Three years ago on a hot August day when I saw a sign saying "We are not Muslims, we are Sikhs" at a gas station in Montclair, New Jersey, where I purchase my gas from time to time, I was very shocked. When I asked "Why?" the answer was even more awful. The owner told me they did not want to be mistaken for Muslims who had become a target after 9/11. Unfortunately, they have a point: Many Sikh men were attacked by ignorant racist Islamophobes because they wore turbans and had a beard and dark skin similar to some Muslims.

On the other hand, most Americans grieve for the lives of those who have been affected by discriminatory violence. We remembered the need for that last August again because it was the third anniversary of the tragic Oak Creek, Wisconsin attack. Army veteran Wade Michael Page killed six innocent worshippers and injured several others on Aug. 5, 2012 at a Sikh temple. The attack is treated as a hate crime and is considered by the FBI to be domestic terrorism. The incident I mentioned at the gas station was after this brutal attack. At that time even Sikh authorities were making unfortunate statements such as "We are peaceful people, not militant Muslims."

Everybody talks about them but we still don't know who those "militant Muslims" are. Kelly James Clark from Brooks College and the Kaufman Interfaith Institute declares that according to the most current figures of Shooting Tracker, the most credible crowdsourced mass shooting tracker in the world, there was only one mass shooting committed by a Muslim out of the suspects who were identified. Still, somehow not only in the US but everywhere in the Western world, people firmly believe that most terrorists are Muslims.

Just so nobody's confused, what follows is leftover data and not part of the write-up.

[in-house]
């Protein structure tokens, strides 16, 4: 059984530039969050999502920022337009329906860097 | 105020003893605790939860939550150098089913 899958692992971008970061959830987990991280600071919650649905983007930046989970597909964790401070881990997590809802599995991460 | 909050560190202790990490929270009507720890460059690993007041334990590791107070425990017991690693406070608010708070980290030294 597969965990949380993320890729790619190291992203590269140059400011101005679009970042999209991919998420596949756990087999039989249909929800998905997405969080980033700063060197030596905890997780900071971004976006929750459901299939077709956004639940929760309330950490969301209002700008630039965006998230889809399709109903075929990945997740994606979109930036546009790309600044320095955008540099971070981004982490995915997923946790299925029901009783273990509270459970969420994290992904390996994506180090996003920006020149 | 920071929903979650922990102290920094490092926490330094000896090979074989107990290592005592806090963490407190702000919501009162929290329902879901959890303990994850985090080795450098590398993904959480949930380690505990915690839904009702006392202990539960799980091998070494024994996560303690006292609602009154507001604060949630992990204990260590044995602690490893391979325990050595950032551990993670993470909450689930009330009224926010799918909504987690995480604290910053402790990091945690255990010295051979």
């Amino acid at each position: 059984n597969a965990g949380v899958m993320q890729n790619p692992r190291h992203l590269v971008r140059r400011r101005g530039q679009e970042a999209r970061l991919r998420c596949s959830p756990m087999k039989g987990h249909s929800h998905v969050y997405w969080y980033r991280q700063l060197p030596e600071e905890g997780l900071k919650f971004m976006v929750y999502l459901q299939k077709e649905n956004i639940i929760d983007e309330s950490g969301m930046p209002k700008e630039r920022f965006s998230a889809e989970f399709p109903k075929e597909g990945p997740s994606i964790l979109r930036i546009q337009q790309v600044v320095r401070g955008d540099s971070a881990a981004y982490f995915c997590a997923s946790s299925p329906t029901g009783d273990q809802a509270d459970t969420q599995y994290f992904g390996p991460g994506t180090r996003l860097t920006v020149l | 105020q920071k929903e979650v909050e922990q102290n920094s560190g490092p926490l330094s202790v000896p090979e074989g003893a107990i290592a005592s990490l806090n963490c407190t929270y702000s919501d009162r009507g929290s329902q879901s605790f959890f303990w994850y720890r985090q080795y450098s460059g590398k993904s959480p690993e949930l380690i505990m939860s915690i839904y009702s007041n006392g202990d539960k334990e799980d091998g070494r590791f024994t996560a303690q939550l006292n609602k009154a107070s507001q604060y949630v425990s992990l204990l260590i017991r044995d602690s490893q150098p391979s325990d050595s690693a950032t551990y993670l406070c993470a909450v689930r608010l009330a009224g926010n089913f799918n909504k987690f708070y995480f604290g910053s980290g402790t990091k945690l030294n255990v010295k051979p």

Clark who did a study on the issue, blames the media for that false belief. In his study, Clark found that when the attackers are Muslim, the media identifies them as "Islamic terrorists" without any confirmation from the authorities, but when they are non-Muslim, their religions are never mentioned and they mostly claim the mass shooters were suffering from some sort of mental instability. He indicates that from 1980-2005, 94 percent of terrorist acts on U.S. soil were perpetrated by non-Muslims and according to Europol reports, from 2007-2009 more than 99 percent of terrorist attacks in Europe were by non-Muslims.

Love is the bridge between you and everything
~Rumi

Those incidents are good reminder of Ms. Sargut's answer when asked, "How can we still love someone whose heart is full of hate for us, who oppresses us and treats us unjustly?" Sargut narrated a hadith that we believe the Prophet Muhammad said: "Only Satan remains silent against injustice." Commenting on this, she said, "So we have to speak up and fight back, but protect our hearts from hating -- because hate will turn our hearts into a hell. But if we keep our heart loving, it will be a paradise." When our hearts are in paradise, we gain a positive energy from it, and we exude its beauty to make the world a better place. Everything happens for a reason. I think it was great timing for me to remember this principle in order to keep my heart calm and pure.

At a time when never-ending bigotry is overwhelming us, we should keep reminding ourselves and others that it doesn't matter how ugly the idea we are dealing with is, we should always do everything with grace and good manners. There will be more unfortunate incidents such as this letter, or what the young inventor Ahmed Mohamed faced last month. We'll hear more unpleasant declarations from politicians like Ben Carson, Donald Trump and others as the presidential election approaches, but we'll continue to do the right thing and in the proper manner.